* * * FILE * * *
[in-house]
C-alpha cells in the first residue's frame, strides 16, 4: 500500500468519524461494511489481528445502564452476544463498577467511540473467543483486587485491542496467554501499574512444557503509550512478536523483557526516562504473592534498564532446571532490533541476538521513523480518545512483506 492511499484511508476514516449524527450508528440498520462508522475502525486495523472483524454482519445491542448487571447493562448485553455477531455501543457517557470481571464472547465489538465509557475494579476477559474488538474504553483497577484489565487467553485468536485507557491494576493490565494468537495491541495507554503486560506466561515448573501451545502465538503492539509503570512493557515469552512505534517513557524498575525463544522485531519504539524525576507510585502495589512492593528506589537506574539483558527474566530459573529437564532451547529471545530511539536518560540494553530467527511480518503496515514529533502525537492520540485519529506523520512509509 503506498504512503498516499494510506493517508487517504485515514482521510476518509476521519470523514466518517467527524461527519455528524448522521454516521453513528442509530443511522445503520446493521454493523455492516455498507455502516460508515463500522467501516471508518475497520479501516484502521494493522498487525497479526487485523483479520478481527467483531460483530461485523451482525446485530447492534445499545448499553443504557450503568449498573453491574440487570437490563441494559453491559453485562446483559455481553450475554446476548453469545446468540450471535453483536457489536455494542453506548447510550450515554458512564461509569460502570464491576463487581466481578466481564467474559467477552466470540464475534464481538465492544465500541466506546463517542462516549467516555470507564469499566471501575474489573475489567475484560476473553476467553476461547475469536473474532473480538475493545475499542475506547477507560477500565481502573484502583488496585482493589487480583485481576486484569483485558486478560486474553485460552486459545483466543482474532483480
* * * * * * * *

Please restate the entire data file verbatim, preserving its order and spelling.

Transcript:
[in-house]
C-alpha cells in the first residue's frame, strides 16, 4: 500500500468519524461494511489481528445502564452476544463498577467511540473467543483486587485491542496467554501499574512444557503509550512478536523483557526516562504473592534498564532446571532490533541476538521513523480518545512483506 492511499484511508476514516449524527450508528440498520462508522475502525486495523472483524454482519445491542448487571447493562448485553455477531455501543457517557470481571464472547465489538465509557475494579476477559474488538474504553483497577484489565487467553485468536485507557491494576493490565494468537495491541495507554503486560506466561515448573501451545502465538503492539509503570512493557515469552512505534517513557524498575525463544522485531519504539524525576507510585502495589512492593528506589537506574539483558527474566530459573529437564532451547529471545530511539536518560540494553530467527511480518503496515514529533502525537492520540485519529506523520512509509 503506498504512503498516499494510506493517508487517504485515514482521510476518509476521519470523514466518517467527524461527519455528524448522521454516521453513528442509530443511522445503520446493521454493523455492516455498507455502516460508515463500522467501516471508518475497520479501516484502521494493522498487525497479526487485523483479520478481527467483531460483530461485523451482525446485530447492534445499545448499553443504557450503568449498573453491574440487570437490563441494559453491559453485562446483559455481553450475554446476548453469545446468540450471535453483536457489536455494542453506548447510550450515554458512564461509569460502570464491576463487581466481578466481564467474559467477552466470540464475534464481538465492544465500541466506546463517542462516549467516555470507564469499566471501575474489573475489567475484560476473553476467553476461547475469536473474532473480538475493545475499542475506547477507560477500565481502573484502583488496585482493589487480583485481576486484569483485558486478560486474553485460552486459545483466543482474532483480